Improve Gut Health: Signs of Good Digestion

What is good gut health? What does good digestion look like?

What is Gut Health?

Good digestion is a key indicator of a healthy gut and overall well-being. The gut plays a vital role in nutrient absorption, immune function, and even mood. However, many people may not be aware of the signs that indicate their digestive system is functioning optimally.

The topic of gut health is becoming more and more prominent in the health and fitness space, but there are a lot of complexities and nuances involved in assessing issues and finding the right recipe for success for each individual.

Like many subjects in the health and fitness industry, the topic of gut health is particularly prone to conflicting information, and it can be confusing about where to start in troubleshooting gut issues or if they even need troubleshooting!

There are many ways to get the gut to a healthier place, from the basics of increasing food quality and ditching your Standard American Diet type foods to more advanced interventions such as an elimination diet with specific supplementation interventions.

But to what extent does digestion need to be abnormal enough to warrant a protocol?

Is there any amount of gas that is normal? What about bloating and stomach distension? And that loose stool you get each time you eat pizza is totally normal, right?

In this post, we’ll discuss an evidence-based view on good and bad digestion and when someone might benefit from a gut protocol. 

Signs of Good Digestion

Your clients may ask you, “What does good digestion mean?” or “What does good digestion look like?” Both of these are fair and valid questions, as your client may be aware of the importance of good digestion, but they may not be aware of what that looks like.

Below I will answer the following:

  • What is “normal” digestion? 
  • What is normal, healthy stool and bowel movement frequency?
  • Is there a normal amount of gas, or is all gas indicative of gut issues?
  • How do we distinguish between minor gut changes vs. a deeper, chronic gut health issue? 

A Healthy Stool

Readers be warned — this section features your fair share of toilet talk, but if you’re an astute fitness coach, you’re having these conversations with your clients regularly. There are many aspects to stool that are worthy of consideration, but the two easiest factors to address that provide valuable insights are form and frequency.

What Does a Healthy Stool Look Like?

Many of you might be familiar with the Bristol Stool Chart (see link below), but many may not be.

The Bristol Stool Chart was developed in England by Stephen Lewis and Ken Heaton at the University Department of Medicine, Bristol Royal Infirmary. It was suggested by the authors as a clinical assessment tool in 1997 after a previous prospective study conducted in 1992 had shown an unexpected frequency of defecation disorders related to the shape and type of stool. So it’s well-validated and has stuck around to today, and is still commonly used to assess digestive disorders and gut health.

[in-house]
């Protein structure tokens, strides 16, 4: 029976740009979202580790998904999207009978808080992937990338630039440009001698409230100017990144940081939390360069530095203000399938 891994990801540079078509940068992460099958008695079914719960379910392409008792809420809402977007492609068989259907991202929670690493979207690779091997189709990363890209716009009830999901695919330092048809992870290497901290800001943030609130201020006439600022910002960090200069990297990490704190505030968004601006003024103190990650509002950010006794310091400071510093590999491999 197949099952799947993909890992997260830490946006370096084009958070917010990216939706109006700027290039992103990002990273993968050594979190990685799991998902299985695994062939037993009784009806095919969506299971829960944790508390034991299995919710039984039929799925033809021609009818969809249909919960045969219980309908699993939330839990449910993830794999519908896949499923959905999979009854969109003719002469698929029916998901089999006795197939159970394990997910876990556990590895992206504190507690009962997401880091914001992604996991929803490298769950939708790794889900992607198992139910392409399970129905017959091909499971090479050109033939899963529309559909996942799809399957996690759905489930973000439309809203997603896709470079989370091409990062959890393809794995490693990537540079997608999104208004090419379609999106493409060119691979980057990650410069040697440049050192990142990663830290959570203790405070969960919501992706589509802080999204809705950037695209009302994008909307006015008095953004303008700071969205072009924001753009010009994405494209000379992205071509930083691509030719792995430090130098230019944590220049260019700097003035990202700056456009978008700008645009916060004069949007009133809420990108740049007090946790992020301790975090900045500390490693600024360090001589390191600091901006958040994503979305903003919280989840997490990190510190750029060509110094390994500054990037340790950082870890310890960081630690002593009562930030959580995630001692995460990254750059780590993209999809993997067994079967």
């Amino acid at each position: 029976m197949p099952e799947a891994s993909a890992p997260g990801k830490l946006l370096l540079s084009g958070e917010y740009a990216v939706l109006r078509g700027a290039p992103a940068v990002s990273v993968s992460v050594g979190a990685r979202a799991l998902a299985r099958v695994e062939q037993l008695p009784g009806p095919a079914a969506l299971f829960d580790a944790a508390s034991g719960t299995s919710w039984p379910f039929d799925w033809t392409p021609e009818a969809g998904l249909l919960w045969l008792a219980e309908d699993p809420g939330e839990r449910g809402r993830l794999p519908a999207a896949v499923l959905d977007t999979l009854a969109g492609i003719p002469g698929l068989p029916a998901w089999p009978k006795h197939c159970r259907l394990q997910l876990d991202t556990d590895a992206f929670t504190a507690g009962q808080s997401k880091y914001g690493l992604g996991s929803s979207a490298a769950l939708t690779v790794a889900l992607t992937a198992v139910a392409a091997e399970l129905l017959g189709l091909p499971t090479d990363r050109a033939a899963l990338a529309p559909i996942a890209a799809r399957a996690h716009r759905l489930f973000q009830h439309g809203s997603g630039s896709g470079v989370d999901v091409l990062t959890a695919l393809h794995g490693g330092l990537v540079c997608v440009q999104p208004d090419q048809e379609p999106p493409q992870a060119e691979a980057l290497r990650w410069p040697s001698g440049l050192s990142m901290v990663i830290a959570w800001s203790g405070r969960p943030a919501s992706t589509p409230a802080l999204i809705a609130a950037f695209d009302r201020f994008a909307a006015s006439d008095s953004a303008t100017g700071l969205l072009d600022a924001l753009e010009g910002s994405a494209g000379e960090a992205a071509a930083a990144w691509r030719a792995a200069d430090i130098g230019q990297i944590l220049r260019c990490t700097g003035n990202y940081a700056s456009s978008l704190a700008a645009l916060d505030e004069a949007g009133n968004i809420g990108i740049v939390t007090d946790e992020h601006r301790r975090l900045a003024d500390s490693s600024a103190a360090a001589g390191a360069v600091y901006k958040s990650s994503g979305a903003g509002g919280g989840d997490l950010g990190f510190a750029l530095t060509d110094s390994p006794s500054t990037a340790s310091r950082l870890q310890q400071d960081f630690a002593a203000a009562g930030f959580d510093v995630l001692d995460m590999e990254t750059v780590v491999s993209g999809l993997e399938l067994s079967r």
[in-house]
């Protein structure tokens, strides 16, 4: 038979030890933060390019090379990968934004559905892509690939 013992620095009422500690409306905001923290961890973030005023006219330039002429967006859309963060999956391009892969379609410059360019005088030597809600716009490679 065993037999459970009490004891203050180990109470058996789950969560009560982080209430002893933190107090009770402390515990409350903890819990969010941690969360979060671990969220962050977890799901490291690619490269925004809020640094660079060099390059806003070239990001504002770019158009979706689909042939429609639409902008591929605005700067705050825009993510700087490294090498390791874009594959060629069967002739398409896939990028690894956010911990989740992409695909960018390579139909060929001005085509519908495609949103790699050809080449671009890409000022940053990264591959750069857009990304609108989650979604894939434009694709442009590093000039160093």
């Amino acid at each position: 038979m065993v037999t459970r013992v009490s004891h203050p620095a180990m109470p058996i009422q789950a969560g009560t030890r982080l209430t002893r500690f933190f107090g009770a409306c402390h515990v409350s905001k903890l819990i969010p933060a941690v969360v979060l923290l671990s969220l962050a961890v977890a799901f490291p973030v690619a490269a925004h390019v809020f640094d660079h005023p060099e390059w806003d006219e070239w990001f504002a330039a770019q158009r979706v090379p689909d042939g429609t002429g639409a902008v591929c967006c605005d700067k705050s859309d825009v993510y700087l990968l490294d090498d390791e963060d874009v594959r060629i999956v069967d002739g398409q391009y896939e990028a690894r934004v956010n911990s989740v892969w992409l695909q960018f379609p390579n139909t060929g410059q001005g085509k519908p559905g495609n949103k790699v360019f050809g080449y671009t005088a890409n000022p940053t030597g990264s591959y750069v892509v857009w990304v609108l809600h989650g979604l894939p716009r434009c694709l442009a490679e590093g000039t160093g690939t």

A Bristol Stool Chart is divided up into 7 variations of stool, from chronic constipation to normal to diarrhea (image below). Types 3 and 4 are considered normal stools and indicate a healthy gut. Anything below type 3 is not ideal and can indicate constipation and anything above type 5 tends toward diarrhea.

Part of the brilliance behind the Bristol Stool Chart is that it is relatively easy to use and implement as an assessment tool. 

Signs of good digestion and good gut health. The Bristol Stool chart

However, there are many things that can be going on in the digestive tract to cause constipation or diarrhea. In a nutshell, slow transit through the digestive tract (which gives time for more water to be reabsorbed), dehydration, irritable bowel syndrome (IBS), small intestinal bacterial overgrowth (SIBO), and inflammatory bowel disease (IBD) could potentially cause constipation.

On the other hand, fast transit through the digestive tract (not enough time for water to be reabsorbed) can cause diarrhea, but some of the other issues I just described — IBS, SIBO, and IBD — could also cause diarrhea. This is most likely due to dysbiosis at the root of IBS/SIBO, and there’s good evidence that autoimmune IBD begins with a dysbiotic (imbalanced) gut microbiome which can contribute to other issues.

Other health complications strongly connected to gut dysbiosis include autoimmune diagnoses such as Hashimoto’s. 

How Often Should You Have a Bowel Movement?

Bowel movement frequency is the second consideration regarding a healthy gut and healthy digestion.

A normal stool frequency will depend on a few factors, but most people should generally be going at least once a day. Once every other day can be “normal” in some situations, but if you’re only going once or twice a week, this falls into the category of chronic constipation.

Situations where you might have decreased stool frequency, maybe once every other day, and it still be “normal” would be things like: